What types of intellectual property can be protected as trade secrets?
Trade secrets protect:
Information and/or ideas that: 1) have actual or potential economic value if they are kept secret;
2) cannot be easily ascertained by others who are using proper means; 3) are minimally novel;
and 4) are the subject of reasonable efforts to maintain them as secret.
Trade secrets are an excellent choice for protecting an invention or discovery that does not meet the rigorous novelty standards of patent law, so long as it is not easy to reverse-engineer. They are also ideal for certain types of software, tests, recipes, and other intellectual property that is possible to keep secret. Trade secrets can be among the more versatile types of protection, and are the only way to protect ideas, as opposed to the expression or physical embodiment of those ideas.
Trade secret protection can be combined with copyright or patent protection (at least until the point of patent registration). Trade secrets can also last indefinitely, so long as the material is kept secret.
Well-known intellectual property protected as trade secrets include the formula for Coca-Cola and the recipe for Thomas English Muffins’ “nooks and crannies.”
What kinds of intellectual property are not protectable as trade secrets?
Anything that does not have actual or potential economic value cannot be a trade secret. A person’s diary may be secret, but it cannot normally be a trade secret (though a scenario involving a famous person or company owner can be imagined). There are other laws that would allow people to keep an unpublished diary private, but it is likely not a trade secret.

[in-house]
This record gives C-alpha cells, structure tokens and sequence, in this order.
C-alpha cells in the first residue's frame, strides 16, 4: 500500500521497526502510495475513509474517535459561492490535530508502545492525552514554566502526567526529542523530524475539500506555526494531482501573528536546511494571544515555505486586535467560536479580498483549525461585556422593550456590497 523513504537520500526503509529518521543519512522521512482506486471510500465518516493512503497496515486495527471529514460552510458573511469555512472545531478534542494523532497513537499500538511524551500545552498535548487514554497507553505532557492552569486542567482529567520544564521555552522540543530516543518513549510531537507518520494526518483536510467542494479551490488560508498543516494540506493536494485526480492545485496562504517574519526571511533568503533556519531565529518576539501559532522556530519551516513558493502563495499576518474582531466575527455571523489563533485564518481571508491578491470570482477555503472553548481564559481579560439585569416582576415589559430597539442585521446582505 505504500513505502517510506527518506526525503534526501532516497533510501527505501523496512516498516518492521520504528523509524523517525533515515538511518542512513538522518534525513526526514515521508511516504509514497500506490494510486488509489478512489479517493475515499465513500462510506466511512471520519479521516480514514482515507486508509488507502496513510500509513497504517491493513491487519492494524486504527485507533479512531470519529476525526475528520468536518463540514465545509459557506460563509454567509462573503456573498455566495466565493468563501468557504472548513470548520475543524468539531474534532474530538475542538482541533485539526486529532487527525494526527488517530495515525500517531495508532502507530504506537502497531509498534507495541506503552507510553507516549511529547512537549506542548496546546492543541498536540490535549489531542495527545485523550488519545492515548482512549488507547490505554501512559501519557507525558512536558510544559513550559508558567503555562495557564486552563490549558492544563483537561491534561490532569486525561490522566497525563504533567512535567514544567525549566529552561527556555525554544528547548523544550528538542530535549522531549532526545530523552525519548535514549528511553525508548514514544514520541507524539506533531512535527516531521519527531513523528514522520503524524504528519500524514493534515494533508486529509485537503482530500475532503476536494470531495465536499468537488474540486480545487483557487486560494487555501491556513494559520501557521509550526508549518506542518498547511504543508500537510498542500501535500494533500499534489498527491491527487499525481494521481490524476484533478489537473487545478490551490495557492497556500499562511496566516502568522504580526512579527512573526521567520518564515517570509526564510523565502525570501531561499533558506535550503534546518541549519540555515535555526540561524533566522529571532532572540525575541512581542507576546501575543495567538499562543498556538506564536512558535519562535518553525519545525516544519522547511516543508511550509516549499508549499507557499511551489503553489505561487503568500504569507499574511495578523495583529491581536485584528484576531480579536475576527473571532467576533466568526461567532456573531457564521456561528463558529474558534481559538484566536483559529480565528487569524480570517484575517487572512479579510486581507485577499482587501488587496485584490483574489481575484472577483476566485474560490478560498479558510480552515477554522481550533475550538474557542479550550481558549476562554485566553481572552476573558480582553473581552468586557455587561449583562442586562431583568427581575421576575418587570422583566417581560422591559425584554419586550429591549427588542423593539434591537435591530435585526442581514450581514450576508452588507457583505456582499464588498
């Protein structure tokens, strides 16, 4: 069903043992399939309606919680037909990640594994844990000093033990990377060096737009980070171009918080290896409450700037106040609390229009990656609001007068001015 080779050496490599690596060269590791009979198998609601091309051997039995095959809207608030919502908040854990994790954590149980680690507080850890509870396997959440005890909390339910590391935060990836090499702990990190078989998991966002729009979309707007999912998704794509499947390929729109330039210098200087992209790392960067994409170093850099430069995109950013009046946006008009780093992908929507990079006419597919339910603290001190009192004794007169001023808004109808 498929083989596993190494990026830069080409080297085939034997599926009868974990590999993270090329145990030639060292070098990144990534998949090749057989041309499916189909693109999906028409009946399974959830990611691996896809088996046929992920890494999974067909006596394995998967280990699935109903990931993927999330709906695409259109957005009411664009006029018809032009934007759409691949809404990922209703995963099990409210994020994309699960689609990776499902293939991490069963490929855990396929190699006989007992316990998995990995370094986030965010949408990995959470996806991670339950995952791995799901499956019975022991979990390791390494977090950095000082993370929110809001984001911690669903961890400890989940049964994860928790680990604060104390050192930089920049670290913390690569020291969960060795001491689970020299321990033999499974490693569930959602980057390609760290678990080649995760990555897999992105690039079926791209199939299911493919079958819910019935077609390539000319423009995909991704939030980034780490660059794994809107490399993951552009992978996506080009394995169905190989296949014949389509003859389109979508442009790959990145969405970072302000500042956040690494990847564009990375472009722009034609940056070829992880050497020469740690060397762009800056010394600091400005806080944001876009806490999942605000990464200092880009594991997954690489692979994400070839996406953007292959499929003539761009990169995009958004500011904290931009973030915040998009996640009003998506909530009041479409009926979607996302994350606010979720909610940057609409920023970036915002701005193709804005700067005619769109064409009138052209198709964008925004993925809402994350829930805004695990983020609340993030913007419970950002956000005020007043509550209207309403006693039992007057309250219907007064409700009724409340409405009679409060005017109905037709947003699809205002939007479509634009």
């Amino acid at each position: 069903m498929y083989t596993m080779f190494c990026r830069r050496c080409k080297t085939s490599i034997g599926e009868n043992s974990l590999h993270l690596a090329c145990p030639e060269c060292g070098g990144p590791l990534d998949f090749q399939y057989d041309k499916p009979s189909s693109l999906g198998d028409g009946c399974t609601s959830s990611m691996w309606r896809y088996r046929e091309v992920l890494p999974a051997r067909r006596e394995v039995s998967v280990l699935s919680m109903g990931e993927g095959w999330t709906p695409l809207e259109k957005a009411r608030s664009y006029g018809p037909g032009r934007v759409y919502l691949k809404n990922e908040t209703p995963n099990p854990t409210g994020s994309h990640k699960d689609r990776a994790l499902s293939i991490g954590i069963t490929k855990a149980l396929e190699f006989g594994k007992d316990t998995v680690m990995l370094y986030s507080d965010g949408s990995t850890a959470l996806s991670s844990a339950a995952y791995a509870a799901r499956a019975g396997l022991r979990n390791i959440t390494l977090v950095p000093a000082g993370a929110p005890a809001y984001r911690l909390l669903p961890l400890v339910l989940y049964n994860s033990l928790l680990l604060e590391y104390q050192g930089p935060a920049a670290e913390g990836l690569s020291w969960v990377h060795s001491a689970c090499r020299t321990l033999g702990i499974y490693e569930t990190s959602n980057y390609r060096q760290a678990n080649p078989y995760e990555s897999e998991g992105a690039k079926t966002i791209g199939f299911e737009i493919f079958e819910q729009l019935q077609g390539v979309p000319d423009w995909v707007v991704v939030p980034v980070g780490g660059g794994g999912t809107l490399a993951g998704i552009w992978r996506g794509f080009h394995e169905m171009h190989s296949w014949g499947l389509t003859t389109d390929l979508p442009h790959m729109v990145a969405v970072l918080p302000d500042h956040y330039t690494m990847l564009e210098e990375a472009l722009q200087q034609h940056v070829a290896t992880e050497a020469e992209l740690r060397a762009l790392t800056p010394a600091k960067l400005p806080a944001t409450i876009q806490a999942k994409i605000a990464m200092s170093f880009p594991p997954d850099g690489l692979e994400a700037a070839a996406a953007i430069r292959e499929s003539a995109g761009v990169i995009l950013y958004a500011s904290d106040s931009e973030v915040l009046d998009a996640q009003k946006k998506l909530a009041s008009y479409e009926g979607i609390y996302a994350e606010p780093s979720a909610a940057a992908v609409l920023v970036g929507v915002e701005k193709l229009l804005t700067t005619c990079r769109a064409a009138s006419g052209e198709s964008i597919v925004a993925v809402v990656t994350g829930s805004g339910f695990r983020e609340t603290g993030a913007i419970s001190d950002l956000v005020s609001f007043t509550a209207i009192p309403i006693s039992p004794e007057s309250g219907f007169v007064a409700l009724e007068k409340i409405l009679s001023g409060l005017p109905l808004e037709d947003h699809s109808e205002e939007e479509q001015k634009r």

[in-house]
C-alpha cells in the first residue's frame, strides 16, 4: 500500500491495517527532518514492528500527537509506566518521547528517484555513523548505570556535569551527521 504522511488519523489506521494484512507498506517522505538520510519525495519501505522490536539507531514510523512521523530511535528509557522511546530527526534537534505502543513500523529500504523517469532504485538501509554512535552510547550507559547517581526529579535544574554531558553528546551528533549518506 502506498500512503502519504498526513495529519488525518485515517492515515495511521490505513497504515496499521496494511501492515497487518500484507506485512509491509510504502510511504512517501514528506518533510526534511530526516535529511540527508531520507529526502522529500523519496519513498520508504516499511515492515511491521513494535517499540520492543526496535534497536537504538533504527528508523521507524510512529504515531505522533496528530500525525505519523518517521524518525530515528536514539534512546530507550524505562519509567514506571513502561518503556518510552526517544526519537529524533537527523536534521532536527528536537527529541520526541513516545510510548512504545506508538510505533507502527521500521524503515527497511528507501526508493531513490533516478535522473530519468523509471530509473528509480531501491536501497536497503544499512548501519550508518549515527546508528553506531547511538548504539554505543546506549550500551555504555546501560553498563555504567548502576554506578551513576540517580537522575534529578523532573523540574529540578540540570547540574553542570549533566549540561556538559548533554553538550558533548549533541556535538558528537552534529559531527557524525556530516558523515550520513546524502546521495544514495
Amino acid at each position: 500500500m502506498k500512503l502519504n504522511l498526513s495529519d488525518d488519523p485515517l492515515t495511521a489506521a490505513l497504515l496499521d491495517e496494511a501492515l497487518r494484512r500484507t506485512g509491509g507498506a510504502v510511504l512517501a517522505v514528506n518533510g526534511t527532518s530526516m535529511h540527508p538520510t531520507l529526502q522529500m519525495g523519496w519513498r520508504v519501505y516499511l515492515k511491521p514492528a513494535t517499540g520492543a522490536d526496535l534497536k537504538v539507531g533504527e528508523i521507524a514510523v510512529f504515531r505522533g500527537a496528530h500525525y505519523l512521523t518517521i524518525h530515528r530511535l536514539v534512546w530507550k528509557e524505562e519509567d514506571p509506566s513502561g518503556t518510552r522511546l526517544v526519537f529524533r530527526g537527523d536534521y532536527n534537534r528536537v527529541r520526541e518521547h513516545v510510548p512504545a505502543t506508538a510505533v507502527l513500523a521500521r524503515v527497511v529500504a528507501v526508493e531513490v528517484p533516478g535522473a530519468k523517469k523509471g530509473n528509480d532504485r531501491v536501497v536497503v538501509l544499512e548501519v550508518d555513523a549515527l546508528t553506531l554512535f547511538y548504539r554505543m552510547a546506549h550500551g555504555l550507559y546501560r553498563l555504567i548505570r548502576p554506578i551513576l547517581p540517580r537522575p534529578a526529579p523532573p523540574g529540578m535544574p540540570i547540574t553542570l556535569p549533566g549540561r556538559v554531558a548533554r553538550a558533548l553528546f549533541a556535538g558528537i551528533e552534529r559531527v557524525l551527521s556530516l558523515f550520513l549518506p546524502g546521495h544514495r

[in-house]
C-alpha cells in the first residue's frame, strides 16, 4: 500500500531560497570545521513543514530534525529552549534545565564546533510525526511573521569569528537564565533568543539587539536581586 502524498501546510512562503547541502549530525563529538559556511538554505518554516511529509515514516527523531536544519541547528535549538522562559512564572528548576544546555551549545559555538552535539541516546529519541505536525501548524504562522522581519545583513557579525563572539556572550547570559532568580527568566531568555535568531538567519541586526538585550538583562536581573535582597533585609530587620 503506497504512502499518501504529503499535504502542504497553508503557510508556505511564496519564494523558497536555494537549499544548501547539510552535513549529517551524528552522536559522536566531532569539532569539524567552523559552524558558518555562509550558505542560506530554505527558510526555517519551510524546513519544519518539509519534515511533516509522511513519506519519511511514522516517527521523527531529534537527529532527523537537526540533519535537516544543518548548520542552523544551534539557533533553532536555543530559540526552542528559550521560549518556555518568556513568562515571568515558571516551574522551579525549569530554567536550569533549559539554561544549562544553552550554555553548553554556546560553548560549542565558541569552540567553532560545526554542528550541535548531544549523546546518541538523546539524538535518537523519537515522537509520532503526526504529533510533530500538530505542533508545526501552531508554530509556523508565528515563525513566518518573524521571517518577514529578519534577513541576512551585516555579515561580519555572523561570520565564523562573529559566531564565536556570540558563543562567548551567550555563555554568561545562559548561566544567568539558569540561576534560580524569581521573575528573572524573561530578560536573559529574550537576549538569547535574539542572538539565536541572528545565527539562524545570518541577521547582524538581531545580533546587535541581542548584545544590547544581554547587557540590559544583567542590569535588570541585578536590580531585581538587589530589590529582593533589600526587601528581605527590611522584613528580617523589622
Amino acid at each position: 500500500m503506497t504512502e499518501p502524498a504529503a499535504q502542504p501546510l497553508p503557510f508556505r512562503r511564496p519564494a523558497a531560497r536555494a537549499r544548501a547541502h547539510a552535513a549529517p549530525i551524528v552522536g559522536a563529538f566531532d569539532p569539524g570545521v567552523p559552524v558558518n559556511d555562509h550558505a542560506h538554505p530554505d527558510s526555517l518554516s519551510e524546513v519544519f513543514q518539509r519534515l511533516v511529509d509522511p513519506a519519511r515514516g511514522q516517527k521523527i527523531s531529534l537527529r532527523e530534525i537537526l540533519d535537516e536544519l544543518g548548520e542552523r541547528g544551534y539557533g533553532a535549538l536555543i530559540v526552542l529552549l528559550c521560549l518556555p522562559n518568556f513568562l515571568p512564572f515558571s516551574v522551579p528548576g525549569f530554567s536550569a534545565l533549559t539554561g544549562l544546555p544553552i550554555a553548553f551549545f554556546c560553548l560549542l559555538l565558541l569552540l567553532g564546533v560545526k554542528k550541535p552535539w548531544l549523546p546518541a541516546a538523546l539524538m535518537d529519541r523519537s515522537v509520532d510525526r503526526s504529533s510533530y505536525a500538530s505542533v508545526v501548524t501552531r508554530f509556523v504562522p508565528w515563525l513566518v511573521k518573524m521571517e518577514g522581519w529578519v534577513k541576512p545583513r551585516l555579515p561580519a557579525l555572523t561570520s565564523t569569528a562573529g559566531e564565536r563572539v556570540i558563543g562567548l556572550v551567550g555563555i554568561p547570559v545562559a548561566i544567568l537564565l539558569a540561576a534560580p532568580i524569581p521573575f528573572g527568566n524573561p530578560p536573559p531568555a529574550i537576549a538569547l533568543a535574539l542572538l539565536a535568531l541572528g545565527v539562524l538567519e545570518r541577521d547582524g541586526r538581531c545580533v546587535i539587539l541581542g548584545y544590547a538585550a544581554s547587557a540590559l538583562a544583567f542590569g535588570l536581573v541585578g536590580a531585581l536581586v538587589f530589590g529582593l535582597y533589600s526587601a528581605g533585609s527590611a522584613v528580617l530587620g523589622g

Anything that does not lend itself to being kept secret, cannot be a trade secret. For example, if your company sells a product that can be taken apart, studied, and recreated (i.e., reverse engineered), the product design cannot be maintained as a trade secret. On the other hand, if your company has a special process for making the product more efficiently that is not obvious from reverse engineering, that process may be maintained as a trade secret.
A trade secret must be in some way novel, even if it is not sufficiently novel to meet the requirements of patent law. This is, when you think of the “secret” part of trade secret, quite sensible: something cannot be secret if it is not new to the people you are keeping it secret from.
Finally, it is not possible to protect something as a trade secret if no one bothers to make the effort to keep it secret. Whether the efforts to keep something secret are sufficient depends on the nature of the trade secret.